Seven and a half months before the midterm elections, the combination of attitudinal and behavioral evidence leads to a single conclusion: The Democrats are very likely to win control of the House in November.
Just as important, Republican and Democratic campaign strategists also agree that an electoral wave has already formed. The attitudinal evidence begins with national polling.
President Donald Trump’s job approval rating has settled into a relatively narrow range, with between 39 percent and 42 percent of registered voters approving of his performance. Only 33 percent to 37 percent of respondents say that the country is headed in the right direction, another bit of evidence that reflects the extent of support for Trump and the Republican Party.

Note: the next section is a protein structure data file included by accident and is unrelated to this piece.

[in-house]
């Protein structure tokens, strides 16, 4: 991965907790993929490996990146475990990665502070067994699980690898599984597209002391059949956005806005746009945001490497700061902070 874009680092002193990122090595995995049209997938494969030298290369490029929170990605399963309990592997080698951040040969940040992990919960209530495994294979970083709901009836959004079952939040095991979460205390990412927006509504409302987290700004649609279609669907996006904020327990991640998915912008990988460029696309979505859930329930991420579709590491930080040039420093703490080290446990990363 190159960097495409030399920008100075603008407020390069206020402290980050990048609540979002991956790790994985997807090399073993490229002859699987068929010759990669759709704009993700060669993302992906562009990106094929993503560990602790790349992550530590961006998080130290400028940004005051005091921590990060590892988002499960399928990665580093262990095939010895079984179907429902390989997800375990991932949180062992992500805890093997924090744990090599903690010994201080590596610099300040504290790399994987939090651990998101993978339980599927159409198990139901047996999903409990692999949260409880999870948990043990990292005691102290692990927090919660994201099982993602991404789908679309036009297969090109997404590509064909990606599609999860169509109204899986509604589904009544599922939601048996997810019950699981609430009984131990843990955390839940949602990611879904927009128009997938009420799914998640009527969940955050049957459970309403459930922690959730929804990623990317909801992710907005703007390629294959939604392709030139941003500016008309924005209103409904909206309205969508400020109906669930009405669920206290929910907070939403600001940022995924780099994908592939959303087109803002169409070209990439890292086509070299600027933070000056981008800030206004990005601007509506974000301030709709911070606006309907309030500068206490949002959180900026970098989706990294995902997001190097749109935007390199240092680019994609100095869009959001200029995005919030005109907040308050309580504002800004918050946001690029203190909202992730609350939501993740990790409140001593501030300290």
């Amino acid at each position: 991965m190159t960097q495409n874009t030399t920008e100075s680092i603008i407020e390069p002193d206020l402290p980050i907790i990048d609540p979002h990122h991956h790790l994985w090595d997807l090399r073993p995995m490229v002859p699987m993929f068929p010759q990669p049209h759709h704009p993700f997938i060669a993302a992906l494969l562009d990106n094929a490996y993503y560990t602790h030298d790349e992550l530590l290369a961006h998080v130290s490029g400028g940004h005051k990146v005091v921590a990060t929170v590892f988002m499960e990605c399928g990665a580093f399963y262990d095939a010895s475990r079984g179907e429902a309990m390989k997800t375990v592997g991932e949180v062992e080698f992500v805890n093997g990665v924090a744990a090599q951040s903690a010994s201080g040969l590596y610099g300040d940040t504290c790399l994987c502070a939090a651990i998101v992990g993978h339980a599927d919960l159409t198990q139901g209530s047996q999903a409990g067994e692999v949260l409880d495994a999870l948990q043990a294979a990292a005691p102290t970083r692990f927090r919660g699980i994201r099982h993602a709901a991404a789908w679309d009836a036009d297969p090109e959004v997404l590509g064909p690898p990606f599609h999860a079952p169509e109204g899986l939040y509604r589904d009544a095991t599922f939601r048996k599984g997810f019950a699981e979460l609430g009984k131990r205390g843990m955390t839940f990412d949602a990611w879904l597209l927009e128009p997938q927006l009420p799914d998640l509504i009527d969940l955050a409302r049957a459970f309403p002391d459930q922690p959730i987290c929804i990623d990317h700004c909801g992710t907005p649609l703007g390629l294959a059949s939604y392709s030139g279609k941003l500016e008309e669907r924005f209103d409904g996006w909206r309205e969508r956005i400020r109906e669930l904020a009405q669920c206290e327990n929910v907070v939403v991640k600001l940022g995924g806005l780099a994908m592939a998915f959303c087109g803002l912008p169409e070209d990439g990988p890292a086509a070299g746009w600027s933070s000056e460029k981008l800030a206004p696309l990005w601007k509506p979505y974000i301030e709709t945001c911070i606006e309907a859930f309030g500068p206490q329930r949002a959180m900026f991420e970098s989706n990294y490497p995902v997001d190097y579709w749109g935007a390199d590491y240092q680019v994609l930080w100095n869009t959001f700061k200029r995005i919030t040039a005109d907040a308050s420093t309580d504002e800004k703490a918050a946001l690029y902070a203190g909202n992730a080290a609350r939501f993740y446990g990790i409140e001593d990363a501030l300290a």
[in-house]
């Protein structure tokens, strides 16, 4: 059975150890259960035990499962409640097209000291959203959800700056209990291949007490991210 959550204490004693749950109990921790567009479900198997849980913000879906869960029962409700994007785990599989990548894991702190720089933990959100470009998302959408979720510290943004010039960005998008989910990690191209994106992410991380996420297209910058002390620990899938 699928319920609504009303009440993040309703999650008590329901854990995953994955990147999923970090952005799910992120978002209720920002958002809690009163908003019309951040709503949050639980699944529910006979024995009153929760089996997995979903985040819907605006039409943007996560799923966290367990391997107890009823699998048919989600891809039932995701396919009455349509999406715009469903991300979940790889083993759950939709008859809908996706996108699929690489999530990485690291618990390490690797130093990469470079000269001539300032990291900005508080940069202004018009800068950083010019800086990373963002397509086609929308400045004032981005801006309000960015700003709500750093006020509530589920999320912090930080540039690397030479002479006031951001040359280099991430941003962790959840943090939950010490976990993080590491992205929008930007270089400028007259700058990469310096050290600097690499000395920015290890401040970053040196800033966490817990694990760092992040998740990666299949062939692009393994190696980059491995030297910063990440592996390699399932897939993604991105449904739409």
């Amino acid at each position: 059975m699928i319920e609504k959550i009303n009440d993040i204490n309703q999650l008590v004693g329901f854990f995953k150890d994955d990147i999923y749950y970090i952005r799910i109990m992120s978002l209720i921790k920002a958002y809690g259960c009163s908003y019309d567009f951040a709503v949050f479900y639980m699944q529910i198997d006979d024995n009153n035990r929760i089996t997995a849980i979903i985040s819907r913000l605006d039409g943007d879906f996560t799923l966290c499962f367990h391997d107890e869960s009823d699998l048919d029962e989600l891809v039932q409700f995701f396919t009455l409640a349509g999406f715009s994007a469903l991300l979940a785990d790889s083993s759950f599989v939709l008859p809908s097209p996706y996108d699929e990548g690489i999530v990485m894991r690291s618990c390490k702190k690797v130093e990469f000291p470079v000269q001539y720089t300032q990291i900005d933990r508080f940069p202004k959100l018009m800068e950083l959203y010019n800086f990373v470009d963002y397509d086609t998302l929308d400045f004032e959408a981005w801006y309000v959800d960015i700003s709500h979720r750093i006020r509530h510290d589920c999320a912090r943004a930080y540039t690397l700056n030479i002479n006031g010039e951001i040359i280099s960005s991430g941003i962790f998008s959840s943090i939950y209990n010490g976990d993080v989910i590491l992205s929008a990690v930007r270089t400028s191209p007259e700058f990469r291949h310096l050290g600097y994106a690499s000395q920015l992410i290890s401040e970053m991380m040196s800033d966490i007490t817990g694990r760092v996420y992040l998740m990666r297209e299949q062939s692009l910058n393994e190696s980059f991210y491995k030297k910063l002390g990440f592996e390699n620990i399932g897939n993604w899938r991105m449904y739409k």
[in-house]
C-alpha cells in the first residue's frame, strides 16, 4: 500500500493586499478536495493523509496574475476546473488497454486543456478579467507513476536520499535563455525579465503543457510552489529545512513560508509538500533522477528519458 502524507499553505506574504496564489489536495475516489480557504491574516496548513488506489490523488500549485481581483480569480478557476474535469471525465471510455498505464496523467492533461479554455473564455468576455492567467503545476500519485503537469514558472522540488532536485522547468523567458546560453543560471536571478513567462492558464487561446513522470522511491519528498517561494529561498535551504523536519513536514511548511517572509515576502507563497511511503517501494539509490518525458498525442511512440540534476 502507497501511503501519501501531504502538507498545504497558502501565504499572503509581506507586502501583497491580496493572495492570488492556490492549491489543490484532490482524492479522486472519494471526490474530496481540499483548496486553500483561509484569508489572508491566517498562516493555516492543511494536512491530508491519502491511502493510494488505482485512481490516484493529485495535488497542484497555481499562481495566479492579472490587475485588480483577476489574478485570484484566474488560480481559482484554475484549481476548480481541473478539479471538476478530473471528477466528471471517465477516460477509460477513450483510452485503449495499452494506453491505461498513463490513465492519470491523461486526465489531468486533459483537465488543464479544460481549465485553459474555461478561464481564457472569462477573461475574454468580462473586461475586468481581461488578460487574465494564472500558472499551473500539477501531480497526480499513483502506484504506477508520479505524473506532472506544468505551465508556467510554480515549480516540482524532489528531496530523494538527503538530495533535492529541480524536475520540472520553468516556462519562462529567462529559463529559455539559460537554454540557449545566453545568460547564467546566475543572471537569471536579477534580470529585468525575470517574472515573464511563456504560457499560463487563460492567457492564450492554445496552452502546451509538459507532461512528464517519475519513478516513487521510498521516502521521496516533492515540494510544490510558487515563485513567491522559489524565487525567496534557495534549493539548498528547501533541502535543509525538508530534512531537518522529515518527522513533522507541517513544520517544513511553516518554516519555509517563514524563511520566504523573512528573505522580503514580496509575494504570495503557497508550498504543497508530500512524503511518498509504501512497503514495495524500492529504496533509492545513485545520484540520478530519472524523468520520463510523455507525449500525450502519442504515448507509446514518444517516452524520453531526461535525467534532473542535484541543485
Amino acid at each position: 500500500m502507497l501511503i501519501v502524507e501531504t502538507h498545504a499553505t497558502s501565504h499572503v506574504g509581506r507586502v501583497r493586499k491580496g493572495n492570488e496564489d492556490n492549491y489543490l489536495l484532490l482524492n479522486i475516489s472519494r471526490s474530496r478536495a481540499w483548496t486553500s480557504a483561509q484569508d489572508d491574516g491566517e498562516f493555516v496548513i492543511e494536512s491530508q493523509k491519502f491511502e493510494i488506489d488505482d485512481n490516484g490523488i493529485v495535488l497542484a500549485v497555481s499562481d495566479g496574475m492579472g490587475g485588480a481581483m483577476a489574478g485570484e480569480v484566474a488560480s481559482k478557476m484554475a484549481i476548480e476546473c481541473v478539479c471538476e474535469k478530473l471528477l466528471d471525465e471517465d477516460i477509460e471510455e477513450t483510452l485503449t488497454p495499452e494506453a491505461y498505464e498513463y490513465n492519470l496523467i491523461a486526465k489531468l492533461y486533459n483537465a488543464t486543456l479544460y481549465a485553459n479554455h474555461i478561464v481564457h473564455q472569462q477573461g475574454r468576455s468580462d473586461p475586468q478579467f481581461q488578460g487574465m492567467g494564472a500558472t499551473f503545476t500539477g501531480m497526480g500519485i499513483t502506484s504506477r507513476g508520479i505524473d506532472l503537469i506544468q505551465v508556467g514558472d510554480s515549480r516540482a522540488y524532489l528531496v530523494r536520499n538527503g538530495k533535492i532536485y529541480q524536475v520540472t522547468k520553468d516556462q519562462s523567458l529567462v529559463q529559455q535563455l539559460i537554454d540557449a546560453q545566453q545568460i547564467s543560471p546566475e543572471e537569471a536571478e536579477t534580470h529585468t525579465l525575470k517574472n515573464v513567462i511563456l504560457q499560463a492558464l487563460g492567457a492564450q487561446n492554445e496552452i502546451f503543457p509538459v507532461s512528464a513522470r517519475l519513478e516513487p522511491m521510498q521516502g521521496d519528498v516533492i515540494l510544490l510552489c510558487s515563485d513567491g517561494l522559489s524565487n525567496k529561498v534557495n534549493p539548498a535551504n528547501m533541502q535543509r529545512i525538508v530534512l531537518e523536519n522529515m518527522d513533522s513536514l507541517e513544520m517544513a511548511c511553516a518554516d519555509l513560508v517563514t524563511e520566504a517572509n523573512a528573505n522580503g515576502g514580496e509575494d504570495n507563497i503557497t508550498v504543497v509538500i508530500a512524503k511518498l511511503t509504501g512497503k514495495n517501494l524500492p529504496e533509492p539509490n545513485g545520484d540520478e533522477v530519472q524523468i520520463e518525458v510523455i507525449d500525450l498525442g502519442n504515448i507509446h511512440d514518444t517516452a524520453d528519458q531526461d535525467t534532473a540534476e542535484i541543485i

The current congressional generic ballot question suggests that Democrats have an 8- or 9-point advantage, a significant margin even if it is at least a couple of points below what Democrats would ideally want going into the midterms.
Taken together, these numbers paint a dangerous picture for the president and his party.
Numbers don’t lie
Trump drew about 46 percent of the vote in 2016, so the current numbers suggest a modest, but significant, erosion in support.
Exactly where the slippage has taken place isn’t clear, though it is certainly less severe in rural America and more significant in the suburbs.
That means some states, and some congressional districts, have been affected more than others.
The new March…